Actually Halls, that is also the type of outcome I include. (Just visit "Many Worlds.") The coin might land on its side, tunnel outside the room, or observers lose the meaning of the heads-tails duality. Aside from the spectacular, all classical arguments may be reduced to those quantum, and an accompanying duality. If I say that there is a chance of the universe being or not being, the outcome may be a superposition of both, with any prediction only 50% correct. Reduced to quantum probability, physics is essentially unpredictable, at least for some of the trials - yet there is another consideration where even probabilities are proved fallible by the disturbance of proof itself!

    What I am trying to get at is that a given (classical or quantum) prediction's prophesy sways any anticipated outcome from absolute determinism. That is, the unitary state of the EPR setup is not truly isolated from the past, present and future of observer definiteness (which itself is singular in uncertainty). There is one "correct" result to agree with, but many infinities of alternative turnouts. I therefore propose that an observer's physical expectations evolve away from exactitude due to their very interference with their environment they attempt to measure, despite rather than considering specifically their quantum mechanics.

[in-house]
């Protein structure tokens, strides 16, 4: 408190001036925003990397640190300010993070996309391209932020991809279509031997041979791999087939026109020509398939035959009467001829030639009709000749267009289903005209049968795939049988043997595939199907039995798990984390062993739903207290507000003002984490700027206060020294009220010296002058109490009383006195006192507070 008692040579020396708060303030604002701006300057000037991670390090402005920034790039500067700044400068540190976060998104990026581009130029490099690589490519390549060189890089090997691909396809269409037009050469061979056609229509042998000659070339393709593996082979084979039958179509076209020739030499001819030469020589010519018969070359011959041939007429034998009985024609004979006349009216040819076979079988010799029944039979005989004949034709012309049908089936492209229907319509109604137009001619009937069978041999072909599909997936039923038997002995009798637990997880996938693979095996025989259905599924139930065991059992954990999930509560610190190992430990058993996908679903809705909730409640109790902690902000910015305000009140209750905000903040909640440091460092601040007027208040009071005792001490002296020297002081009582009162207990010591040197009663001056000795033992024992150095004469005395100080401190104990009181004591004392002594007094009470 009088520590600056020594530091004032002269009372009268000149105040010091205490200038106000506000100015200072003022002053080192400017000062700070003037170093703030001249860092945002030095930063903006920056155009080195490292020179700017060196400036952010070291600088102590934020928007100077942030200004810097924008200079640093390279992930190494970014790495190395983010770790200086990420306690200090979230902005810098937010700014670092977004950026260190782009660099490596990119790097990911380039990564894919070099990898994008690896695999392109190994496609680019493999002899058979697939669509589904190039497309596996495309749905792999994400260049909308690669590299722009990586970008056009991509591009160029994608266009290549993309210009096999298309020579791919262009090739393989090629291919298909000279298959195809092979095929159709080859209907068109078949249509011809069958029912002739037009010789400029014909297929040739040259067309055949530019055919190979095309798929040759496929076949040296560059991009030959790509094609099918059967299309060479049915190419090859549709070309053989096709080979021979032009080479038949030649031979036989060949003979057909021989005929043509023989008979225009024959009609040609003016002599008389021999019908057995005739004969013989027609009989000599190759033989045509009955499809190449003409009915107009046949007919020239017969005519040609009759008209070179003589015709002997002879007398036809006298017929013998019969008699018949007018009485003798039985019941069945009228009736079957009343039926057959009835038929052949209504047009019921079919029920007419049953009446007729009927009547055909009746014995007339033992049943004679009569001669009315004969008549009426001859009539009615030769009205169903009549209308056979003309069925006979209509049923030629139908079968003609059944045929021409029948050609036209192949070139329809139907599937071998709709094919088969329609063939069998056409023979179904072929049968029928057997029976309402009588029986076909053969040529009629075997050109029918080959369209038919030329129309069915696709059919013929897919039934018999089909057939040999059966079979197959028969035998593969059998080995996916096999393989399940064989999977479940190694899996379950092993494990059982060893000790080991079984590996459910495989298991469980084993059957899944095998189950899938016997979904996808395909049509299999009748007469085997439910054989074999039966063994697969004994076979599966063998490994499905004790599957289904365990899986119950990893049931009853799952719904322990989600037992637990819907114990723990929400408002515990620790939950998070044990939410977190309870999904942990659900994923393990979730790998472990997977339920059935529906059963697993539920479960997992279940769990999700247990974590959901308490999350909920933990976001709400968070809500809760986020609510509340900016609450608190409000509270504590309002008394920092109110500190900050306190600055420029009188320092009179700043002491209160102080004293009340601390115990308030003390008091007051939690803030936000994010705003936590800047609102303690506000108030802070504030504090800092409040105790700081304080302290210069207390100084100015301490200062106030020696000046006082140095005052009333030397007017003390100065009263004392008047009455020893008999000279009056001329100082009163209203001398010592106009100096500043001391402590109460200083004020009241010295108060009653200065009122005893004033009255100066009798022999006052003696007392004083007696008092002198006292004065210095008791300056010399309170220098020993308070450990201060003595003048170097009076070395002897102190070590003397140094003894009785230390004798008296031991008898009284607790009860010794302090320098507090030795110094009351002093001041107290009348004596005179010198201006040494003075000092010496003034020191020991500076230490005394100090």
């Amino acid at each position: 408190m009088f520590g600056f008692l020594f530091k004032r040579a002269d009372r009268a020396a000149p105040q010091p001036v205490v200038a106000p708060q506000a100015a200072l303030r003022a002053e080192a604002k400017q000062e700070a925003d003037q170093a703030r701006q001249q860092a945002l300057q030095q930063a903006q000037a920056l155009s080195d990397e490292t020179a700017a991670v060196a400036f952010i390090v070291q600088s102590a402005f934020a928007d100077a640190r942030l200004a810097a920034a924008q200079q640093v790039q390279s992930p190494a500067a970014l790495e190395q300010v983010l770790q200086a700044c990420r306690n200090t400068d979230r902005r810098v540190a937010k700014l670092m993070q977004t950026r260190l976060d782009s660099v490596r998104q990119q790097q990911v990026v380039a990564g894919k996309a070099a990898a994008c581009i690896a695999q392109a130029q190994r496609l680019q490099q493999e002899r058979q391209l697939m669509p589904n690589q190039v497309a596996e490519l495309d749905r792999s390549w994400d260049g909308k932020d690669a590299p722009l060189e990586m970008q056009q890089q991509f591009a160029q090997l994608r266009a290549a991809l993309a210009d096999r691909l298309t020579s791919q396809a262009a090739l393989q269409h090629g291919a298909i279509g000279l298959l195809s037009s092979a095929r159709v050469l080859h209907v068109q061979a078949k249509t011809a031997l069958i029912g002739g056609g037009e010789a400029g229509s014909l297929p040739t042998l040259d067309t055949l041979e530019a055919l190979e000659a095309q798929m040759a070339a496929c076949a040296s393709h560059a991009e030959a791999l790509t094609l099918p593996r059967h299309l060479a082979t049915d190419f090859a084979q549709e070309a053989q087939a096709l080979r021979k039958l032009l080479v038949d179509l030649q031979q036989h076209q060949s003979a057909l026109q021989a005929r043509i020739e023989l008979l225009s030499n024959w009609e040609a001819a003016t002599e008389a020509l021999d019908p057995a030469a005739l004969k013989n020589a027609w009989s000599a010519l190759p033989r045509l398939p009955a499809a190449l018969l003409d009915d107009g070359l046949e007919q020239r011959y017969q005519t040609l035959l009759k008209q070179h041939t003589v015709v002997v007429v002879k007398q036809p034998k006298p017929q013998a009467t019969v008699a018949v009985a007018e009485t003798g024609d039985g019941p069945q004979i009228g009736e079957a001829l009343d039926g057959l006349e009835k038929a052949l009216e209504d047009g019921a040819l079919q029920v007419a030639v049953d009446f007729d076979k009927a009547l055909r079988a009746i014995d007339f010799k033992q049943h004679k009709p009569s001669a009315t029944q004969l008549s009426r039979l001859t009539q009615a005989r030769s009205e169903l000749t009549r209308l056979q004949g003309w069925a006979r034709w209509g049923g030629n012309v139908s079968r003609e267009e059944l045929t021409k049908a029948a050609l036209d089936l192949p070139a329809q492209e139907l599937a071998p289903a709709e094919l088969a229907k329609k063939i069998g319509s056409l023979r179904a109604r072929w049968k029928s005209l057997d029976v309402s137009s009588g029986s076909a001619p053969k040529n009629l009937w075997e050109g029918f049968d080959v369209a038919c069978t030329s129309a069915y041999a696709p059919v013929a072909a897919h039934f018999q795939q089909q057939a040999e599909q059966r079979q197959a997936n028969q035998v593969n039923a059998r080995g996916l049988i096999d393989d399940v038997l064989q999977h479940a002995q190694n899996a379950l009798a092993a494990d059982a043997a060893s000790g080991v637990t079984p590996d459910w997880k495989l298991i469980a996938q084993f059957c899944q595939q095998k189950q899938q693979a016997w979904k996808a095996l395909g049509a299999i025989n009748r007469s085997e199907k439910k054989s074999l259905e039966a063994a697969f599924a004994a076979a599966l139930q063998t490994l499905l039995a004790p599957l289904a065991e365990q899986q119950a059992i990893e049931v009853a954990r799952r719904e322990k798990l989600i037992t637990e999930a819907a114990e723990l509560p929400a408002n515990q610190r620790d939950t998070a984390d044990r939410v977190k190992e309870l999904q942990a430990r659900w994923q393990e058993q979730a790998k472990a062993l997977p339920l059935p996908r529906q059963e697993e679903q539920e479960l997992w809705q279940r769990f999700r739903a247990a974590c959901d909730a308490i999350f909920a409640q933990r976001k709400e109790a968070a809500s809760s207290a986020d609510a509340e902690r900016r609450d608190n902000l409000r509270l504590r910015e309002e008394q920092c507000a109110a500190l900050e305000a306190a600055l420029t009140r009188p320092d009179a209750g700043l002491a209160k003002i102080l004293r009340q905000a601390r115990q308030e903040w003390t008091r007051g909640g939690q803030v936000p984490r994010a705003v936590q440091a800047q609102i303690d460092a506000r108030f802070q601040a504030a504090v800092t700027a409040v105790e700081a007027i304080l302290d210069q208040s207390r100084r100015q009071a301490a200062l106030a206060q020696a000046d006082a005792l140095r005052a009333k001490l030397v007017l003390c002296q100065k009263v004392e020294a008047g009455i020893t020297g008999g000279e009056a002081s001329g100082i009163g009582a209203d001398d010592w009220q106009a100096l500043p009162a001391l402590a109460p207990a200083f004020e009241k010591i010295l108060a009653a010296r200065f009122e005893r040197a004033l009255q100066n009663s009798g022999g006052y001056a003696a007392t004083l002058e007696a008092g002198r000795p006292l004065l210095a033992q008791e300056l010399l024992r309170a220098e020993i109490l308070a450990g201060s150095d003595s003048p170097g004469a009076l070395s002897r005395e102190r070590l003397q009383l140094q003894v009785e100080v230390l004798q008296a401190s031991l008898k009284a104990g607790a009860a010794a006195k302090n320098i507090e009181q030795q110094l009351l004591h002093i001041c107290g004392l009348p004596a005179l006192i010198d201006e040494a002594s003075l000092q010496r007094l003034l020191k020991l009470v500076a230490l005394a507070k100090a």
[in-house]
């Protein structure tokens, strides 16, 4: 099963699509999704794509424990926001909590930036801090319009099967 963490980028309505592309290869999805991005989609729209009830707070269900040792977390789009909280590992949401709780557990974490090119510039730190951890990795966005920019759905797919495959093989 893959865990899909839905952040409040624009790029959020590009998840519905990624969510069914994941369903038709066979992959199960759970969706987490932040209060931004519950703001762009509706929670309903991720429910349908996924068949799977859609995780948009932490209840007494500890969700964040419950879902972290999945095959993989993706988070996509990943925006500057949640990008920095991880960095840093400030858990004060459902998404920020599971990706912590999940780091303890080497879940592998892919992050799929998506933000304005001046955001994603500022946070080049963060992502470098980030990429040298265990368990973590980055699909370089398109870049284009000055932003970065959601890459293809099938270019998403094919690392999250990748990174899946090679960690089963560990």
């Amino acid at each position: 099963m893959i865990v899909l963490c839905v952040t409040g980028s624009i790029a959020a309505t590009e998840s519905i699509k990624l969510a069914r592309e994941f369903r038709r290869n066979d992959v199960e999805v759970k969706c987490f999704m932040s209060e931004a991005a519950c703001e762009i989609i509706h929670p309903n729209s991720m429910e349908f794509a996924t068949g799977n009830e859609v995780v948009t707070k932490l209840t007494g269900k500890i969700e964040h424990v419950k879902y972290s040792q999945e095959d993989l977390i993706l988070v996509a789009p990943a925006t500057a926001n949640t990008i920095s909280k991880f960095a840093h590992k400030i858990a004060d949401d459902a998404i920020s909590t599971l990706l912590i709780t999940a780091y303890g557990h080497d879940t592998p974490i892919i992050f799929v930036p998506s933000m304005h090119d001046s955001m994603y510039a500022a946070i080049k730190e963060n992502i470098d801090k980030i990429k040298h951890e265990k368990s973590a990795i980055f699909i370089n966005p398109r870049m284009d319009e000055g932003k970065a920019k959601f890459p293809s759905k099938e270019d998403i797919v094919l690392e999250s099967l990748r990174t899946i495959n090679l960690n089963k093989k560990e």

12. Mar 28, 2005 #11
    To be more precise, the probability of picking a number between x and x+dx is :P(x<X<x+dx)= f(x)dx, where f(x) is the probability density

    It's clear, that in the limit dx->0, if f(x) is not too singular, then P(X=x)->0

    But my original problem was : Suppose the trivial operator 1 on a single q-bit in a state |S>=(1,0).

    Then the final state is |phi>=(cos(phi),sin(phi)) any normalized vector.

    The probability of the system being in endstate |phi> after measuring with 1 is |<phi|S>|^2=cos(phi)^2 (*)

    Hence |S> or -|S> are with probability 1 the endstates, but the other states also have non-vanishing probabilities..

    Not here that the formula (*) gives the probability over a continuous set (the phis) (the probability which in your example was 0), and not the probability density.

    So my question is : do the other final states appear ?
  13. Apr 8, 2005 #12
    I think Max Planck summed it up very well when he said :

    "Science cannot solve the ultimate mystery of nature. And it is because in the last analysis we ourselves are part of the mystery we are trying to solve."

    In other words, 3rd person objective science cannot explain everything, because 3rd person objectivity is an ideal which cannot ultimately be realised.

    MF :smile:
  14. Apr 11, 2005 #13
    It would seem there would need be no need to predict, were the out come known. Also, what prediction processes are at play in an equation. An alternative may develope an alternate form. Of course this may be one time it not only looks good on paper, but no where else,or everywhere else.!? Is it therefore posible therefore, to predict exceptions!? Curious question, though I suspect you have reason to give it an answer? I'd like to know.